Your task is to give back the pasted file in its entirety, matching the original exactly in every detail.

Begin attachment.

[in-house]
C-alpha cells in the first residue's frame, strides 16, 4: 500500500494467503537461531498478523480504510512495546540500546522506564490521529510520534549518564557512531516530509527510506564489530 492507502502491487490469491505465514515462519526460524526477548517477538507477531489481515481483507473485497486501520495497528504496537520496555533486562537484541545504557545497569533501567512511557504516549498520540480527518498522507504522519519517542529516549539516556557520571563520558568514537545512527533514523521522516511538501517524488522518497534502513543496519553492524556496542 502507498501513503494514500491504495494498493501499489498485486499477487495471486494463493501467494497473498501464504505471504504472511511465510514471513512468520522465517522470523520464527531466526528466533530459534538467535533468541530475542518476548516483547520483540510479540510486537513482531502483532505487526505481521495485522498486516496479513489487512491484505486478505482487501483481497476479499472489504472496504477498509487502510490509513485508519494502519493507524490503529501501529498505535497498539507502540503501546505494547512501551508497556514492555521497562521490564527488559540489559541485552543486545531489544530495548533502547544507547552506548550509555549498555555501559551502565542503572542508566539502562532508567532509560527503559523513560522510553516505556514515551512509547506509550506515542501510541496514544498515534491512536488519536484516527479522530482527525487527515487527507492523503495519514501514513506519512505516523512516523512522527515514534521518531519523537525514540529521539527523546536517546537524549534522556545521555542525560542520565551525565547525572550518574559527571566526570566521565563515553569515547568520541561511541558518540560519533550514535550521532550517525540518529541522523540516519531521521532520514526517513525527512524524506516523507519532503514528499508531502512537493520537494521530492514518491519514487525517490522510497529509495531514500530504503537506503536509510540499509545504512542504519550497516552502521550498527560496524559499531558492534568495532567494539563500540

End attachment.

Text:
[in-house]
C-alpha cells in the first residue's frame, strides 16, 4: 500500500494467503537461531498478523480504510512495546540500546522506564490521529510520534549518564557512531516530509527510506564489530 492507502502491487490469491505465514515462519526460524526477548517477538507477531489481515481483507473485497486501520495497528504496537520496555533486562537484541545504557545497569533501567512511557504516549498520540480527518498522507504522519519517542529516549539516556557520571563520558568514537545512527533514523521522516511538501517524488522518497534502513543496519553492524556496542 502507498501513503494514500491504495494498493501499489498485486499477487495471486494463493501467494497473498501464504505471504504472511511465510514471513512468520522465517522470523520464527531466526528466533530459534538467535533468541530475542518476548516483547520483540510479540510486537513482531502483532505487526505481521495485522498486516496479513489487512491484505486478505482487501483481497476479499472489504472496504477498509487502510490509513485508519494502519493507524490503529501501529498505535497498539507502540503501546505494547512501551508497556514492555521497562521490564527488559540489559541485552543486545531489544530495548533502547544507547552506548550509555549498555555501559551502565542503572542508566539502562532508567532509560527503559523513560522510553516505556514515551512509547506509550506515542501510541496514544498515534491512536488519536484516527479522530482527525487527515487527507492523503495519514501514513506519512505516523512516523512522527515514534521518531519523537525514540529521539527523546536517546537524549534522556545521555542525560542520565551525565547525572550518574559527571566526570566521565563515553569515547568520541561511541558518540560519533550514535550521532550517525540518529541522523540516519531521521532520514526517513525527512524524506516523507519532503514528499508531502512537493520537494521530492514518491519514487525517490522510497529509495531514500530504503537506503536509510540499509545504512542504519550497516552502521550498527560496524559499531558492534568495532567494539563500540